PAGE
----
This animated film received a wealth of accolades for the story it told of a Iranian girl that begins during the Islamic revolution and tells a human story of Iran and Iranians, something that a lot of films and characters about Iran weren't doing at the time. It's a film that picks itself up from the average animated film and gives a very personal tale. I think the truly triumphant thing about it is that it reached such a diverse audience.

The Savages (Filmstalker review)
"superb script...fantastic performances...extremely touching and moving film" is exactly what I said about this film when I reviewed it, or rather that's the summarised version, I did write a much more verbose review! Laura Linney and Philip Seymour Hoffman are superb in this film and deliver some great natural performances, as does Philip Bosco, but it's the two leads that shine. That's all thanks to the excellent script and strong direction from Tamara Jenkins who makes The Savages such a great film to see. It's all about people, their relationships and their real human experiences.

Le scaphandre et le papillon (The Diving Bell and the Butterfly)
The fact that this is a true story propels it onwards, and the powerful performance from Mathieu Amalric doesn't hurt either. Backed by a superb cast and the moving and inspirational real life story of a man who is paralysed apart from his left eye, and slowly dictates his memoirs on which the film is based. Excellent film.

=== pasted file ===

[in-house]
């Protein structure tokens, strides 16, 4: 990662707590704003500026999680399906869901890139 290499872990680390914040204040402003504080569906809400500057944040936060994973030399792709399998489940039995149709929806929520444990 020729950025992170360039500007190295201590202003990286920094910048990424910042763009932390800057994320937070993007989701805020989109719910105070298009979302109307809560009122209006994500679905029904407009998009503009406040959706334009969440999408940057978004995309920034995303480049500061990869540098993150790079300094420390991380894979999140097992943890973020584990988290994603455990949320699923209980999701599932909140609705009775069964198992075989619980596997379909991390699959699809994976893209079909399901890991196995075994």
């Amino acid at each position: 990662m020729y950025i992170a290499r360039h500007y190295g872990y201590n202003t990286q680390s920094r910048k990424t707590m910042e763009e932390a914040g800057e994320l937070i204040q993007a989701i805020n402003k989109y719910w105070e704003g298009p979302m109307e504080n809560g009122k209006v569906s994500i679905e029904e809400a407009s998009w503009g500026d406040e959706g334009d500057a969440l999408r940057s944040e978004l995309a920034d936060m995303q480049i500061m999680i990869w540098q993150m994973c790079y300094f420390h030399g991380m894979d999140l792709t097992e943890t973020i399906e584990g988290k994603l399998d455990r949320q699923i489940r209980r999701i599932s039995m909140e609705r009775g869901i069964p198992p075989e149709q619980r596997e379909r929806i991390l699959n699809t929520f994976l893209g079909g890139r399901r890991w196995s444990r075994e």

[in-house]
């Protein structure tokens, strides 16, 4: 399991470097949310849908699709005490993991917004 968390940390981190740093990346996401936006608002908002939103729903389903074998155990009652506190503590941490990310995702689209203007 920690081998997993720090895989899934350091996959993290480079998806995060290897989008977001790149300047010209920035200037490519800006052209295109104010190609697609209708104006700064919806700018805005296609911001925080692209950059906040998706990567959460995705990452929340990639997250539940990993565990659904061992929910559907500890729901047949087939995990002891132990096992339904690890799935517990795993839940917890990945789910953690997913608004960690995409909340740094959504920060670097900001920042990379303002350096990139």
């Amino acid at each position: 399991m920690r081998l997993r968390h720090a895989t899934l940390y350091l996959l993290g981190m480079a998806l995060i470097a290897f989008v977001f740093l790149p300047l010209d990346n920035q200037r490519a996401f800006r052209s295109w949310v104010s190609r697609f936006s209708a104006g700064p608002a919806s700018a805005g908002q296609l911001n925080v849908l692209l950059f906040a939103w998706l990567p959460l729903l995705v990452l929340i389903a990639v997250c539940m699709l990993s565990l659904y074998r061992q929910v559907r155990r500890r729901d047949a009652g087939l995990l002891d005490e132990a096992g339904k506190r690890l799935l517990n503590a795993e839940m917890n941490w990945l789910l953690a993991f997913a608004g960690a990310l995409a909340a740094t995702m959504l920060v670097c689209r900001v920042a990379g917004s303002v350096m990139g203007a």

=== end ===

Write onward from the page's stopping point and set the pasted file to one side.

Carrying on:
Stardust (Filmstalker review)
I loved Stardust, almost as much as I love one of the most perfect films of all time, The Princess Bride, and that film and story are nigh on perfect, it's as entertaining now as it was the first time I watched it, well perhaps not as much, but it's close. That's how I feel Stardust may go too, although I've only seen it once the viewing gave me the same feelings I got with Princess Bride. There are a few little tarnishes, but they are hardly noticeable, and with some strong performances Matthew Vaughn shows just what he's capable of in a completely different genre.

Taxi to the Dark Side (Filmstalker review)
Another powerful documentary this year and another film I really enjoyed watching. It feels strange to say that when there's someone's death at the centre of the film, a seemingly innocent taxi driver who was murdered while in the custody of the American military. What I like about this superbly made documentary is that it starts at a small event and builds it up, looking at the people involved, the decision and power structure behind the events that brought about the death, and it soon becomes a truly frightening but incredibly fascinating story. I'd thoroughly recommend the film.